In Chapters 5 and 6, Kim gets into Paul's Christology. "The gospel that he received on the Damascus road Paul defines, first of all, Christologically...in Paul, Christology and soteriology are not two separate doctrines but one, the former being the ground of the latter and the latter the anthropological and cosmological application of the former" (100). The remainder of the book examines how Paul derives the main lines of his theology from the Damascus Christophany as he interprets it in light of his background (Jewish theology, the early Christian kerygma, etc). Chapter 5 focuses on the Christological titles Christ, Lord, and Son of God, which appear in Pauline passages referring or alluding to the Damascus event. This section draws heavily upon the work of M. Hengel in examining what the early Christians meant by these Christological titles and is a bit dated, as the book precedes a flurry of significant research on the origin of an early high Christology. Nevertheless, Kim illuminates the key aspects of Paul's Christology bound up in the titles of Christ, Lord, and Son of God, such as pre-existence, mediatorship in creation, and Jesus as divine Wisdom. As divine Wisdom, Jesus has superseded the Torah, acted as God's agent in creation, and was sent forth into the world to redeem God's people from sin and the law (135).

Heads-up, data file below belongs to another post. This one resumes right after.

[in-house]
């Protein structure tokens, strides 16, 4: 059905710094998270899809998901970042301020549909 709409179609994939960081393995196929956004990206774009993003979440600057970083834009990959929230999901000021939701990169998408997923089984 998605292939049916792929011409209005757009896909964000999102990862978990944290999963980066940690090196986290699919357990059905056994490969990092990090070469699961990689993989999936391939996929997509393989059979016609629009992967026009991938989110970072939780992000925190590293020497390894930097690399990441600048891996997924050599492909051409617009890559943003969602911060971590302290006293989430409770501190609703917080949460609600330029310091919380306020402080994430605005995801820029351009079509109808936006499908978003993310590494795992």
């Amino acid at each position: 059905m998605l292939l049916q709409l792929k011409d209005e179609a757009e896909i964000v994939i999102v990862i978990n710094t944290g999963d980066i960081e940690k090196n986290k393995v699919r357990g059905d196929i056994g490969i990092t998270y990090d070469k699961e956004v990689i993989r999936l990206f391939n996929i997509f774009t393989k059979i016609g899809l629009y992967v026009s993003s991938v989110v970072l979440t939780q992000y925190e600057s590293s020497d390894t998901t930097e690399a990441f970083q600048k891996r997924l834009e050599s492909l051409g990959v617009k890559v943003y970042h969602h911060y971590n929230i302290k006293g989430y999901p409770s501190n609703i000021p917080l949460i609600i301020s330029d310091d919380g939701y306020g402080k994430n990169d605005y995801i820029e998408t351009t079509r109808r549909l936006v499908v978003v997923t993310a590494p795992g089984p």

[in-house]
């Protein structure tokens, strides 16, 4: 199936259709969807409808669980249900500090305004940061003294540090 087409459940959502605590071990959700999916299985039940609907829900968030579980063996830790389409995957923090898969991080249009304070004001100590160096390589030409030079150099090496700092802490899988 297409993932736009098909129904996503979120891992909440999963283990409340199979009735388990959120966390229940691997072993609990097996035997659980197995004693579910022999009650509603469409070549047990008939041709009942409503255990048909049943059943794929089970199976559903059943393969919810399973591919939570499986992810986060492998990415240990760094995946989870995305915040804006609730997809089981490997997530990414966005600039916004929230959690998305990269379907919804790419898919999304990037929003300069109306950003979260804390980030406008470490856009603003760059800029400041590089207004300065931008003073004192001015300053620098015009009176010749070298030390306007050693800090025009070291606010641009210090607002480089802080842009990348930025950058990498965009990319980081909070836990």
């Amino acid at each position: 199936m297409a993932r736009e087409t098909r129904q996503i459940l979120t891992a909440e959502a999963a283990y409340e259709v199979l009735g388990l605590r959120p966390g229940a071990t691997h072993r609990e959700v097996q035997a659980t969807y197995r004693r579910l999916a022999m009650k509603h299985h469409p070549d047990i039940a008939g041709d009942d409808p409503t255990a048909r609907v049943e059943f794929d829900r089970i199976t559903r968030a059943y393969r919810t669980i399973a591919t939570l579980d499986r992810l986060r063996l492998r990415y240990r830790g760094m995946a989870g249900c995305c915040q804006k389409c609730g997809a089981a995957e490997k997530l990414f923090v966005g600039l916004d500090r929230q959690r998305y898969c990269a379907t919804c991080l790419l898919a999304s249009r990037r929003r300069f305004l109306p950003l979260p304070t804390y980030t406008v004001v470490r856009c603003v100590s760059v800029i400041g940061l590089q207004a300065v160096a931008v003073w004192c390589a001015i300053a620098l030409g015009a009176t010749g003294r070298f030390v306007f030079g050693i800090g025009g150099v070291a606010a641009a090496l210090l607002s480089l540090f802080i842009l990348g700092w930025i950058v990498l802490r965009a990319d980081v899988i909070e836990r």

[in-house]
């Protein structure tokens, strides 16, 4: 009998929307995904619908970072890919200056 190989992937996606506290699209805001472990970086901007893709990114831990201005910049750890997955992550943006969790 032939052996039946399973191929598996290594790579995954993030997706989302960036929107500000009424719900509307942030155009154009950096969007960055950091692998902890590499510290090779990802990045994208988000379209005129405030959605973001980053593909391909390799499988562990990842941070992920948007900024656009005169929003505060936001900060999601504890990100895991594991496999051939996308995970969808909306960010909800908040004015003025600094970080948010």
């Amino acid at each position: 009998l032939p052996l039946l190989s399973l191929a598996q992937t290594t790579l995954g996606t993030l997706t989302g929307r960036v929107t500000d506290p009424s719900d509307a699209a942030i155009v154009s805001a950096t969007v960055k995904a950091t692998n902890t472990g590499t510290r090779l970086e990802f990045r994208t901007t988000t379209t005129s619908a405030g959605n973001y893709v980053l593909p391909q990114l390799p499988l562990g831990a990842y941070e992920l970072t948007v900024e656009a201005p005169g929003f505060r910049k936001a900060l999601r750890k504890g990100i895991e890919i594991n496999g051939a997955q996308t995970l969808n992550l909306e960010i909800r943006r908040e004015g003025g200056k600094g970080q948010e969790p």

Chapter 6 continues examining Paul's Christology by looking at Christ as the åἰêὼí ôïῦ èåïῦ. This is the most extensive chapter of this book comprising over 1/3 of the study. Kim looks at the background and origin of Paul's Adam-Christology, such as the Gnostic Urmensch-redeemer myth as well as Jesus's self-designation as "the Son of Man" but does not draw his own conclusion concerning the origin of Paul's Adam-Christ typology. He then proposes and defends the thesis that Paul came to perceive Christ as the åἰêὼí ôïῦ èåïῦ at the Damascus Christophany and came to derive his Adam-Christology from this prior conception. Kim does so by looking at the linguistic data, drawing out the formgeschichtlichen links between the Damascus Christophany and Jewish epiphany visions, and examining the possibility of a traditionsgeschichtliche link. Kim ends the chapter with a brief look at the development of wisdom-Christology and Adam-Christology from Paul's åἰêὼí Christology and summarizes the main thesis of the chapter as follows: